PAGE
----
> Royal audience: The president and first lady Jill BidenJill BidenBiden meets Queen Elizabeth for first time as president Overnight Health Care: FDA says millions of J&J doses from troubled plant must be thrown out | WHO warns Africa falling far behind in vaccinations | Top CDC official says US not ready for next pandemic The Hill's 12:30 Report - Presented by Facebook - Sights and sounds from Biden's UK visit MORE are scheduled to meet Queen Elizabeth II at Windsor Castle on June 13, a Sunday, while the president is in the United Kingdom for the annual Group of Seven summit. The president will also meet with Turkish President Recep Tayyip Erdoĝan on June 14 while in Brussels to confer with NATO leaders (The New York Times).

IN FOCUS/SHARP TAKES

POLITICS: Public appearances by former President TrumpDonald TrumpEx-DOJ official Rosenstein says he was not aware of subpoena targeting Democrats: report Ex-Biden adviser says Birx told him she hoped election turned out 'a certain way' Cheney rips Arizona election audit: 'It is an effort to subvert democracy' MORE are set to ramp up in the near future as he continues to keep focused on audits and potential voting reviews by GOP allies in key states and spread the false idea that he will be reinstated as president in August.  

Trump will reappear publicly as he will address the North Carolina Republican Party at its dinner during the state convention on Saturday night — representing his first speech since his appearance at the Conservative Political Action Conference (CPAC) in February. 

The former president is also expected to announce a batch of “upcoming rallies,” which he teased in a statement last month. Jason Miller, a top aide to the former president, also announced that Trump will appear in Dallas next month to address activists at a CPAC event (Fox News).

The new appearances come as Trump continues to tell allies and supporters that he expects to be reinstated as president in August — something that is not feasible in any way, shape or form and will not happen. After reports by The New York Times and The Washington Post in recent days, National Review Online’s Charles C.W. Cooke confirmed the report as well, saying that Trump “does indeed believe quite genuinely” audits in key states, including Arizona and Georgia, will make that happen.  

However, one family member poured cold water on the chatter. Lara TrumpLara TrumpClear signs Trump intends to run in 2024 Lara Trump lost her best opportunity — if she ever really wanted it Lewandowski says Trump has not spoken to him about being reinstated MORE, a former top Trump campaign adviser, told Fox News on Thursday that it won’t happen (The Hill).  

The Associated Press: Talk of Trump 2024 run builds as legal pressure intensifies.

The Wall Street Journal: Pennsylvania Republicans tour Arizona audit and call for their own.

The Associated Press: Trump’s grip on GOP sparks fears about democratic process. 

CNN: Former Vice President Mike PenceMichael (Mike) Richard PenceOn The Money: Democrats wary of emerging bipartisan infrastructure deal, warn of time crunch Pence buys .9M home in Indiana Pence to visit Iowa to headline event for congressman MORE on Trump: “I don't know if we'll ever see eye to eye” on January 6.

The Washington Post: Jan. 6 riot caused $1.5 million in damage to Capitol — and U.S. prosecutors want defendants to pay.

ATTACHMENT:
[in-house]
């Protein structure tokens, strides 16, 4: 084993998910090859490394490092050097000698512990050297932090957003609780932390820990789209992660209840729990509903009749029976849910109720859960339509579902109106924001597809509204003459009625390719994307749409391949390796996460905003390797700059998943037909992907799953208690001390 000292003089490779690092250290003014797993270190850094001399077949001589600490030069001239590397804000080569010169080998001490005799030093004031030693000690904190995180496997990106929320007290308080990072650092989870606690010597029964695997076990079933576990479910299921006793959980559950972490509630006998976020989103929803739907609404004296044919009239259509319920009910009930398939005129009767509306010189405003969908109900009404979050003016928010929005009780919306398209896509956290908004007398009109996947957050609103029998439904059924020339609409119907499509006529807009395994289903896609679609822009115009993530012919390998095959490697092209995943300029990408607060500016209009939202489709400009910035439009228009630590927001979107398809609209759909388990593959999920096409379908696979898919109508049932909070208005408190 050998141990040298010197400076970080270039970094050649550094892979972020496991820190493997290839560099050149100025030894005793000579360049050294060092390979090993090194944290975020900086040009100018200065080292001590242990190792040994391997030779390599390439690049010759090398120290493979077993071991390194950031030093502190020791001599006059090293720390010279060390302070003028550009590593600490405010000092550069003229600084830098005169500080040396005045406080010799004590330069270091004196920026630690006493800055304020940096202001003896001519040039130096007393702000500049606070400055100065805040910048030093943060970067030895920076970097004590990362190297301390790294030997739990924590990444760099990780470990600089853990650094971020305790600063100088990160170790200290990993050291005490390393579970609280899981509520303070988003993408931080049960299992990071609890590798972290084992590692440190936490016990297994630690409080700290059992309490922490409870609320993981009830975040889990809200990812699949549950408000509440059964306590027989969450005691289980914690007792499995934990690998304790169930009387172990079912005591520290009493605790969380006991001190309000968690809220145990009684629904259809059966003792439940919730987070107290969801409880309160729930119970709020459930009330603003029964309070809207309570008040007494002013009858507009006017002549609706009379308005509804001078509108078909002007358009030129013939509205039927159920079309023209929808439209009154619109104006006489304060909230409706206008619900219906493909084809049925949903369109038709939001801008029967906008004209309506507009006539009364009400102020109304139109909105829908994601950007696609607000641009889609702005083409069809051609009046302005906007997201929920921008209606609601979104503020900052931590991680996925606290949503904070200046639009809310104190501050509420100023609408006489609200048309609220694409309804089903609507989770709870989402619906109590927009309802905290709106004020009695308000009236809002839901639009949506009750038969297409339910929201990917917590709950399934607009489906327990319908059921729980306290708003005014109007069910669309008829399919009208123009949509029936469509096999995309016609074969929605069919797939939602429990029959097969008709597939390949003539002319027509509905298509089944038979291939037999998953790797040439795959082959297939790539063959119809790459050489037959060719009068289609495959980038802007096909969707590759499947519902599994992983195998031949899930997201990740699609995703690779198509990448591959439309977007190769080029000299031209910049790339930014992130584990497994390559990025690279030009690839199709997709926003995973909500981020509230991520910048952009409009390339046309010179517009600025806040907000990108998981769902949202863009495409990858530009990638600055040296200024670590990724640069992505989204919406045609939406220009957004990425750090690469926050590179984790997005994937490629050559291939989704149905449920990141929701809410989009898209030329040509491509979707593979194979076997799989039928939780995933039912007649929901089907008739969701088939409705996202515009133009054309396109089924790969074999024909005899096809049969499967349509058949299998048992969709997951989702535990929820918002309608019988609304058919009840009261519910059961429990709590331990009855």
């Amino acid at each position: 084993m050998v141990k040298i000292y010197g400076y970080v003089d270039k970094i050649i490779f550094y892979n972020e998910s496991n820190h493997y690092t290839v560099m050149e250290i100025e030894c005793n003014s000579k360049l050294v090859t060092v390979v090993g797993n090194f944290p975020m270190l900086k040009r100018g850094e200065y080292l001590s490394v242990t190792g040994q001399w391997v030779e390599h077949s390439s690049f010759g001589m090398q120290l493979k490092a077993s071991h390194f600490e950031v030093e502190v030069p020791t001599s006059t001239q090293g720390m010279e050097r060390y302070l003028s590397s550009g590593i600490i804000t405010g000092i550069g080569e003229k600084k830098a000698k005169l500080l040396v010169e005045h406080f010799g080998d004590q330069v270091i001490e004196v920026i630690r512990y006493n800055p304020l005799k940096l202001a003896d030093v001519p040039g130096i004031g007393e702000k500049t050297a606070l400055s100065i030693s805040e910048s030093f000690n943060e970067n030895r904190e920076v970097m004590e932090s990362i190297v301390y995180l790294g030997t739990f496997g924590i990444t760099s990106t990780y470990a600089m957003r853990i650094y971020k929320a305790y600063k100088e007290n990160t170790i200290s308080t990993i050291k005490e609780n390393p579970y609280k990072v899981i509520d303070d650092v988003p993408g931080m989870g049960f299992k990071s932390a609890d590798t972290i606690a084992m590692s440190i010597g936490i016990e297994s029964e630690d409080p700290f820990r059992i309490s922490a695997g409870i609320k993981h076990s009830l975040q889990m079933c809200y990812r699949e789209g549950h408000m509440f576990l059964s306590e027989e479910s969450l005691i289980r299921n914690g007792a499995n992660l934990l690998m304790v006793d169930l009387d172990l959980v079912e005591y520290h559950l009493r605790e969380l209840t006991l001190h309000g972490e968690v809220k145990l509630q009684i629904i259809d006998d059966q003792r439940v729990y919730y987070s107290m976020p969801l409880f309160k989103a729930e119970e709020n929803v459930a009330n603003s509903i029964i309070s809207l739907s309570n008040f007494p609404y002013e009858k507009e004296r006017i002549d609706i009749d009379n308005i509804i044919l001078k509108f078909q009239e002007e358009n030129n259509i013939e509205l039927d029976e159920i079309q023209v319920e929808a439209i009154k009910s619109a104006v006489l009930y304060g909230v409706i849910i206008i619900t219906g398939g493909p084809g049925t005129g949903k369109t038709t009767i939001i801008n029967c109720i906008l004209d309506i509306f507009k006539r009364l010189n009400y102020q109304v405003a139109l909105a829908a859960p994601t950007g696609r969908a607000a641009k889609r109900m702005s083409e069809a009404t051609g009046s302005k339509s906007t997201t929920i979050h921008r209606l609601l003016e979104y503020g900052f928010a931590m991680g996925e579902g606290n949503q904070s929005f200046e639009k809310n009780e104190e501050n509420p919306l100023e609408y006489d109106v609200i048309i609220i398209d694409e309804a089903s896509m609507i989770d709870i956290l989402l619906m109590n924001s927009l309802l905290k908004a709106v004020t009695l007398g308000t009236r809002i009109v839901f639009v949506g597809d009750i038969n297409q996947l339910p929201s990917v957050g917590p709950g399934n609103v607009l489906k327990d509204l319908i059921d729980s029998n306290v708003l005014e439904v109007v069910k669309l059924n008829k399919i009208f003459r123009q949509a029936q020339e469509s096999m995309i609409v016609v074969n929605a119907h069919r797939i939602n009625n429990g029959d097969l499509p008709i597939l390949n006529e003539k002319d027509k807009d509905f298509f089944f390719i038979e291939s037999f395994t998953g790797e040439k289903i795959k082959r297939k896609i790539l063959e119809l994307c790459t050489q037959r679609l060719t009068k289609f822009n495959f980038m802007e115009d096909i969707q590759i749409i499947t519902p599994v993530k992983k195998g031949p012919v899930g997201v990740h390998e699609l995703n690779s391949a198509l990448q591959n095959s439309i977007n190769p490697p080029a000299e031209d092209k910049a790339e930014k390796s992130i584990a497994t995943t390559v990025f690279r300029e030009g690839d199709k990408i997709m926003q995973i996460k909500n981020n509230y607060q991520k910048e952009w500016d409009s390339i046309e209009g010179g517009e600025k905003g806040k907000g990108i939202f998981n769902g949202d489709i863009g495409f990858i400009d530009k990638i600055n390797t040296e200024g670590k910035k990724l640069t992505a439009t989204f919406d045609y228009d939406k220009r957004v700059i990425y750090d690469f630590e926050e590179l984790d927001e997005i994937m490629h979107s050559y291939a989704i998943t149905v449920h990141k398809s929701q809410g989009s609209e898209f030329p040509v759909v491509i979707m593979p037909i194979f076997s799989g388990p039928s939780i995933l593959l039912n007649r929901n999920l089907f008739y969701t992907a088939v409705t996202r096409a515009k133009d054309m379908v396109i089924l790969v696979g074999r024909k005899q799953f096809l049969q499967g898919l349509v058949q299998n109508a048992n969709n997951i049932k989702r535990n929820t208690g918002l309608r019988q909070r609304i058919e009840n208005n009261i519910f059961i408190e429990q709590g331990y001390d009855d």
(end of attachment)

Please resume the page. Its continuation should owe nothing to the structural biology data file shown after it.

Trump at CPAC

 

While Trump keeps his attention peeled to the audits, there are other key happenings at the state level. As The Hill’s Reid Wilson writes, GOP state legislators are advancing election overhaul legislation that changes the way voters get help at the polls.

Among the provisions being included in a host of bills are bans on ballot harvesting to prohibitions on giving someone else a ride to a vote center. Put simply, the bills create new barriers for voters who live far away, lack transportation or need assistance because of a physical disability.

The Hill: Nevada governor signs bill permanently expanding mail-in voting to all registered voters.

James Hohmann: What if America’s future looks more like Florida than California?

The Hill: Sen. Ron JohnsonRonald (Ron) Harold JohnsonHillicon Valley: House targets tech giants with antitrust bills | Oversight chair presses JBS over payment to hackers | Trump spokesman to join tech company | YouTube suspends GOP senator YouTube suspends Ron Johnson for 7 days GOP senators introduce bill to make Iran deal subject to Senate approval MORE (R-Wis.) is “undecided” about running for reelection.

The Hill: Pence, a potential 2024 presidential candidate who is seeking to tout his conservative bonafides and tie himself closely to the Trump administration’s record, slammed Biden’s agenda during a speech to New Hampshire Republicans on Thursday. 

Politico Magazine: What makes Caitlyn Jenner run? 

***** 

CORONAVIRUS: The White House on Thursday announced it will donate 25 million doses of COVID-19 vaccine abroad, with roughly three quarters allocated to the World Health Organization's COVAX initiative, and the rest donated directly to handpicked countries. 

“We are sharing these doses not to secure favors or extract concessions. We are sharing these vaccines to save lives and to lead the world in bringing an end to the pandemic, with the power of our example and with our values,” Biden said in a statement.  

Nineteen million doses of the allocation will go to COVAX, which purchases and distributes vaccines to low-and middle-income countries. Administration officials said that about 6 million doses will go to Latin America and the Caribbean, 7 million doses will go to Asia, and 5 million will go to Africa

The remaining 6 million doses will go directly to countries in need, including Mexico, Canada and South Korea, and to United Nations front-line workers (The Hill). 

 

COVAX vaccines

 

While laying out plans to aid the world, health officials were celebrating the work done domestically to tamp down the pandemic. Centers for Disease Control and Prevention (CDC) Director Rochelle WalenskyRochelle WalenskyStudy: Older Americans saw larger declines in COVID-19 cases, hospitalizations and deaths after vaccine became available Overnight Health Care: Biden 'very confident' in Fauci amid conservative attacks | House Dems press Biden on global vaccinations | CDC director urges parents to vaccinate adolescents New York plans to loosen school mask rules as soon as Monday MORE noted to reporters on Thursday that the U.S. daily average of cases is under 16,000 — the lowest mark since last March amid the start of the outbreak.